Dolphin research in Istria and Slovenia
When we first wanted to learn more about the local common bottlenose dolphin (Tursiops truncatus) population in Slovenia back in 2001, we started our research by distributing a simple questionnaire to people active at sea and by carrying out occasional dedicated observation within the frame of the Slovene Natural History Museum. Only a year later, after the establishment of Vivamar Society, the surveys were strengthened and gradually distributed to our neighbors in Croatia and most of the surrounding area of the Gulf of Trieste.
Finally in 2017 the first baseline study was published, through the Cambridge University Press, in the Journal of the Marine Biological Association of the United Kingdom with the title:
First report on abundance and distribution of common bottlenose dolphins (Tursiops truncatus) in the NATURA 2000 area, Istria, North-eastern Adriatic Sea
Darja Ribarič (a1) (a2)
The study is quite relevant as it is part of the NATURA 2000. It is the only NATURA 2000 site in Croatia, dedicated to the marine mammals. The official web site says that data here are deficient, therefore this study might, hopefully, help to the officials to do the relevant management steps for this local bottlenose dolphin population.
To access the full pdf text you can visit here>>
Since our simple start with only surveys, our methods for data collection have become more robust. The method for bottlenose dolphin observation at sea is carried out throughout all seasons of the year with an experienced crew and in favorable weather conditions, i.e. when the wind does not exceed 3 Bf and the visibility is fairly good. The research takes place on a motor boat, and with an appropriate arrangement of the crew, a systematic navigation of the research area is carried out so that we can monitor the sea surface as accurately as possible. Traveling occurs at a speed of up to 15 NM/h while occasionally stopping to thoroughly check for dolphins with binoculars. When we spot dolphins, we record the exact location and the code of conduct. We respect all rules and guidelines of observing dolphins in the field to ensure that animals can stay in a low state of vigilance and remain undisturbed to proceed with their activities and natural behavior. All possible quantitative and qualitative data are thoroughly collected and recorded for the duration of the encounter, which usually lasts from half an hour to two or more hours. The group structure is assessed with notes on whether or not a bigger group is divided into subgroups. We take photographs of the group and individuals, using a specific method of photo identification for concentrating on an emphasized focal animal.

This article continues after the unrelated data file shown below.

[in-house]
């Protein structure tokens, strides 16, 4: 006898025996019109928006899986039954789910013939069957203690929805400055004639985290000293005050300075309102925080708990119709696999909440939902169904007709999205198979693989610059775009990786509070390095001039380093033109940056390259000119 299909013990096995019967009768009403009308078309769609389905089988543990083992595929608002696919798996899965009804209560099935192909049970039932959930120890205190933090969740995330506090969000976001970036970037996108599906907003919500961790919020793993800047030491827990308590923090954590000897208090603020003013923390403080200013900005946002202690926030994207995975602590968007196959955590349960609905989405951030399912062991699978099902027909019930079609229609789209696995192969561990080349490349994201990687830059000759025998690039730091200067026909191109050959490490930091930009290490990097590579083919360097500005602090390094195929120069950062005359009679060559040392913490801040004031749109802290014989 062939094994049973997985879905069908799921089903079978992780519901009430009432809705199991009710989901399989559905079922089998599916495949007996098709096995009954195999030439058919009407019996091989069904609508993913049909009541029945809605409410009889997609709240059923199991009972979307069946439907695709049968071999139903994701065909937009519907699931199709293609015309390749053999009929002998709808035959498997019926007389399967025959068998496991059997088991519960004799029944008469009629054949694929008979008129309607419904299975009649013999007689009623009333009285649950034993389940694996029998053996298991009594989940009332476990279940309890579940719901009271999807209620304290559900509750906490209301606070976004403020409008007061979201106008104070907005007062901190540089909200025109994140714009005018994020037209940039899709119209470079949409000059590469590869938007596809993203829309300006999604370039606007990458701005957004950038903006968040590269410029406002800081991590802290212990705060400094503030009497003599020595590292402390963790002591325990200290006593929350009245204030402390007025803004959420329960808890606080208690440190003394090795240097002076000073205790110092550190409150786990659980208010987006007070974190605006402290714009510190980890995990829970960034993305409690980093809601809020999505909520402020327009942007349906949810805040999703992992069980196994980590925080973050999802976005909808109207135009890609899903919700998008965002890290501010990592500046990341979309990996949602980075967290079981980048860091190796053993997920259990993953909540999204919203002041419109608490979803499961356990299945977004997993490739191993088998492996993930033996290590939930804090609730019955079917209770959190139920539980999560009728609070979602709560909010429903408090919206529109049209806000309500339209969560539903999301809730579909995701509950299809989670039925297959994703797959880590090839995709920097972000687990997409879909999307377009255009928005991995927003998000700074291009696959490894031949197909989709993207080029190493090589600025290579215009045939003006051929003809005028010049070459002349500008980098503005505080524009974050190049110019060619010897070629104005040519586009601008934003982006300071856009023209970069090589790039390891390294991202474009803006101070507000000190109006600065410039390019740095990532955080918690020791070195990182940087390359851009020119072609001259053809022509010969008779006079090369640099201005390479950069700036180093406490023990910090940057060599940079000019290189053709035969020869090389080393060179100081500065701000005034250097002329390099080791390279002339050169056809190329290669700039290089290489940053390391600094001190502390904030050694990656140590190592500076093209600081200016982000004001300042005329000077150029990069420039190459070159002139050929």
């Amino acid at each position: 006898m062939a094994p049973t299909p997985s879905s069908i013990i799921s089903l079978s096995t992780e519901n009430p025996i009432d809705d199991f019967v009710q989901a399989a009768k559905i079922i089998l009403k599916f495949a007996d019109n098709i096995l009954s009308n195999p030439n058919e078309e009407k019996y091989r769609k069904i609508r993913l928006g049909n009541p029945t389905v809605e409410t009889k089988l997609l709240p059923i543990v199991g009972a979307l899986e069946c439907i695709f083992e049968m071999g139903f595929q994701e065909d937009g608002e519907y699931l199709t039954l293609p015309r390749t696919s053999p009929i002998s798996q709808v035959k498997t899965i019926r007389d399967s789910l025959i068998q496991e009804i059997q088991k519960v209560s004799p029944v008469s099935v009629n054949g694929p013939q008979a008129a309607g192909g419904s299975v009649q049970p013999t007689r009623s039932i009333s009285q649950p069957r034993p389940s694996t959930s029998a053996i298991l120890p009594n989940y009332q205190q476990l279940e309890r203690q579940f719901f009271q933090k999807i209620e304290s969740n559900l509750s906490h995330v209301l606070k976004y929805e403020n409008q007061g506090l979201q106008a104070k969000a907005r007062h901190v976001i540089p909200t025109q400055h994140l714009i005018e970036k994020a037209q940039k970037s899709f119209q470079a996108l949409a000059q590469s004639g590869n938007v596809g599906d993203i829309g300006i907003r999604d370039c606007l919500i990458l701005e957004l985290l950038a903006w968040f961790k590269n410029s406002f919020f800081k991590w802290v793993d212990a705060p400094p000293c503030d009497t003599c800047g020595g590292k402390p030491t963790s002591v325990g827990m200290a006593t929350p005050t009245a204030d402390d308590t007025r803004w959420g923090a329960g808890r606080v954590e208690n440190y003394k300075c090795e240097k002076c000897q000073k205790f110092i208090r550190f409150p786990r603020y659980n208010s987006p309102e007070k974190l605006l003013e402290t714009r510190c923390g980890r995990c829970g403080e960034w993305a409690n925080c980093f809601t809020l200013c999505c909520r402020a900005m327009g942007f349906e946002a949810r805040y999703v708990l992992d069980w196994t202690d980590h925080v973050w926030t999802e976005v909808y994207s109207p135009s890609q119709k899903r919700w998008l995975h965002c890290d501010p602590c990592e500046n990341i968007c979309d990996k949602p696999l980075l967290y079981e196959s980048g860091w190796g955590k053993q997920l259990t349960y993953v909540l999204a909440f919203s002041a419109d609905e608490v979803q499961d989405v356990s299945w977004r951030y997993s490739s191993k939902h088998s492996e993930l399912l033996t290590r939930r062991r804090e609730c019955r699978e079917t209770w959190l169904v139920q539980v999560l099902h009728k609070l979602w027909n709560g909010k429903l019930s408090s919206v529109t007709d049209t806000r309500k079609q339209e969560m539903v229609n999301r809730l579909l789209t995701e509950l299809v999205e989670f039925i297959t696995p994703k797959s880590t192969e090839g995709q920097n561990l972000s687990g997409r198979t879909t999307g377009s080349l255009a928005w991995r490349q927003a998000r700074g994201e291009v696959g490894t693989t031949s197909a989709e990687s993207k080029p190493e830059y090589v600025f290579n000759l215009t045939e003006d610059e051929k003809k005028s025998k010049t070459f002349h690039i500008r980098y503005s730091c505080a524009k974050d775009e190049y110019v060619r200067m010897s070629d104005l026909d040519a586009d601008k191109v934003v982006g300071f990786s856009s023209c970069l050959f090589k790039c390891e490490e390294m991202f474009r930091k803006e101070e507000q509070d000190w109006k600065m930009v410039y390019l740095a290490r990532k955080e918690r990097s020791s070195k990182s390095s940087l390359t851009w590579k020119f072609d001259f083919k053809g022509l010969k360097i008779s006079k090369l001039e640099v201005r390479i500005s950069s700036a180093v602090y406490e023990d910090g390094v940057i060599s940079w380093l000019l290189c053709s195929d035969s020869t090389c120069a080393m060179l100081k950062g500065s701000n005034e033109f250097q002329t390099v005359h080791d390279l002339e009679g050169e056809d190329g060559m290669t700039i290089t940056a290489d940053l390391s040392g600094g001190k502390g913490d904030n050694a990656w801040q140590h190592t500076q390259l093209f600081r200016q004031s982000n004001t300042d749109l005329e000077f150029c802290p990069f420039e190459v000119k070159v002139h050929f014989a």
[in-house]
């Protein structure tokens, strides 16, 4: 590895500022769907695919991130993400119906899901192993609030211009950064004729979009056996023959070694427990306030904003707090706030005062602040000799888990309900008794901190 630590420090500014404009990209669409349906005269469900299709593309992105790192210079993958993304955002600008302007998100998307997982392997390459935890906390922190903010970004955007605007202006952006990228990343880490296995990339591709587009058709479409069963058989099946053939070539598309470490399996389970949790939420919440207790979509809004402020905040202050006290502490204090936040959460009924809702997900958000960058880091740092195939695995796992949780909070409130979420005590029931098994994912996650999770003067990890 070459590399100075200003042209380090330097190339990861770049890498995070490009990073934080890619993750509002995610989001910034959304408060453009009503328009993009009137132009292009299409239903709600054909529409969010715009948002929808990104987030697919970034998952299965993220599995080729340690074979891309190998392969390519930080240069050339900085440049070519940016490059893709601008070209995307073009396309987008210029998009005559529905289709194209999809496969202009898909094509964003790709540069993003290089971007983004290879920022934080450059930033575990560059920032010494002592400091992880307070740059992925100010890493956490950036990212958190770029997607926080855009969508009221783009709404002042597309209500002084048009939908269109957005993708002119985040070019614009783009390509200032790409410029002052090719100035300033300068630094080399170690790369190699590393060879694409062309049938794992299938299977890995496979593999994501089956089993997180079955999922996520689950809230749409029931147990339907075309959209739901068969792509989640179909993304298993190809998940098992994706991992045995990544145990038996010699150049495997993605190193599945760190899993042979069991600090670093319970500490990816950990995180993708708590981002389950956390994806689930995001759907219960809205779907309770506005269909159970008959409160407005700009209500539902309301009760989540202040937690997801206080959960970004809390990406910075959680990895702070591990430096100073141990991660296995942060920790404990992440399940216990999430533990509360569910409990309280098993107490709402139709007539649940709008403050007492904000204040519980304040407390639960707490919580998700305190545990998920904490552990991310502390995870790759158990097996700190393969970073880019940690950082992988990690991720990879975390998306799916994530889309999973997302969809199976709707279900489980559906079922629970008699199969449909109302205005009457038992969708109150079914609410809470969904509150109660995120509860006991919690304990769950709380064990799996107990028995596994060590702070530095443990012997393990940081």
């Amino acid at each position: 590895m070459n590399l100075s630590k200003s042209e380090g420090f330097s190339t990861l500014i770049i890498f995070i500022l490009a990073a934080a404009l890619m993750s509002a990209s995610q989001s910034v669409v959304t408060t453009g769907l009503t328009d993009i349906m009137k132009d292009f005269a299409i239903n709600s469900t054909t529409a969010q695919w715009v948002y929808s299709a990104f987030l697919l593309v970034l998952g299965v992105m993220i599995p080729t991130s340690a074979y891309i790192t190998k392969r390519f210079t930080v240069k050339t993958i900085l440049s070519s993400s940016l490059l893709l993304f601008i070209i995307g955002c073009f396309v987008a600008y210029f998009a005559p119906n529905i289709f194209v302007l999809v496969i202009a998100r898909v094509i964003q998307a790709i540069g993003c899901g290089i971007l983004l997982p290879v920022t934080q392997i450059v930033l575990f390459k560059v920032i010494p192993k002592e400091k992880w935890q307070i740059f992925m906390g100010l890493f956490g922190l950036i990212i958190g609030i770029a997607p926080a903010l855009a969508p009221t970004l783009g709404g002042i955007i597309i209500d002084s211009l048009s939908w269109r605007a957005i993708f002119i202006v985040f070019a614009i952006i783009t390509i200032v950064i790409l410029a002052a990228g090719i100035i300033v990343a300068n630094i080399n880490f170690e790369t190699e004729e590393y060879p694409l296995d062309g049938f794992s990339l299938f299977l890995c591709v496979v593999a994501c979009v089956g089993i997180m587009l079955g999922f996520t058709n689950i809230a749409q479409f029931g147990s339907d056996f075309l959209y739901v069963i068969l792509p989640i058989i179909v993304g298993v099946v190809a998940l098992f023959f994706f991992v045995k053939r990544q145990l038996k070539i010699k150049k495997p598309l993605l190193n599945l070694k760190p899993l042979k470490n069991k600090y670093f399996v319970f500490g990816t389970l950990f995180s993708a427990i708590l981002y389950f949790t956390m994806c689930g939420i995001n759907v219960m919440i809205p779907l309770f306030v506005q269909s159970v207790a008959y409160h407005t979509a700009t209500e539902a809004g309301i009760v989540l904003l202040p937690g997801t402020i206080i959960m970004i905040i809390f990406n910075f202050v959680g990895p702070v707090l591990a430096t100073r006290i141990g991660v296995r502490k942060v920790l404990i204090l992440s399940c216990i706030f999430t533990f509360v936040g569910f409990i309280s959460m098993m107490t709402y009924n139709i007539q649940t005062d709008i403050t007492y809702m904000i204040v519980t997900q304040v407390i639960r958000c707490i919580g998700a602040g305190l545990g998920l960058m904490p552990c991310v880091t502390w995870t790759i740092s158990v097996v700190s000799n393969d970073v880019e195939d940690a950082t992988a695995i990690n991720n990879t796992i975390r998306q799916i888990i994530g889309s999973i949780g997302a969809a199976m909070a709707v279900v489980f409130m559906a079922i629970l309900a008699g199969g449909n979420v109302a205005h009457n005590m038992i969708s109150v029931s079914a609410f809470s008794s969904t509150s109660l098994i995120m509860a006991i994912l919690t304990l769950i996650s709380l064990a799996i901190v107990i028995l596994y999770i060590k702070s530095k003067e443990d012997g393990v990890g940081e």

Each day, the following data are collected:
Time of the day, Weather conditions, Position of the focal animal, Presence of other vessels, Number of individuals, Presence of offspring, Time and length of the observation, Time interval of diving, and Behavioral pattern of the group and individuals.
Bottlenose dolphins can be encountered fairly close to land and up to more than 4 km from the coast, with the average depth being about 30m. We namely deal with the coastal ecotype of the bottlenose dolphins (for more see here). Due to intense marine traffic during the tourist season, there is evidence of a larger dispersion of dolphins into smaller subgroups. We observe new offspring each year, indicating a healthy structure of the subpopulation and therefore a habitat offering relatively favorable conditions. Nevertheless, despite all the years of research, we still can not state the trend of the local subpopulation with certainty, ie. whether it is declining or rising, although the curve with the data on newly identified dolphins is growing. We have about 100 individuals listed in the catalog; a certain caution is necessary in stating whether the newly identified dolphins are indeed resident in the local area or perhaps only individuals using the research area as part of a migration route from south to north and vice versa.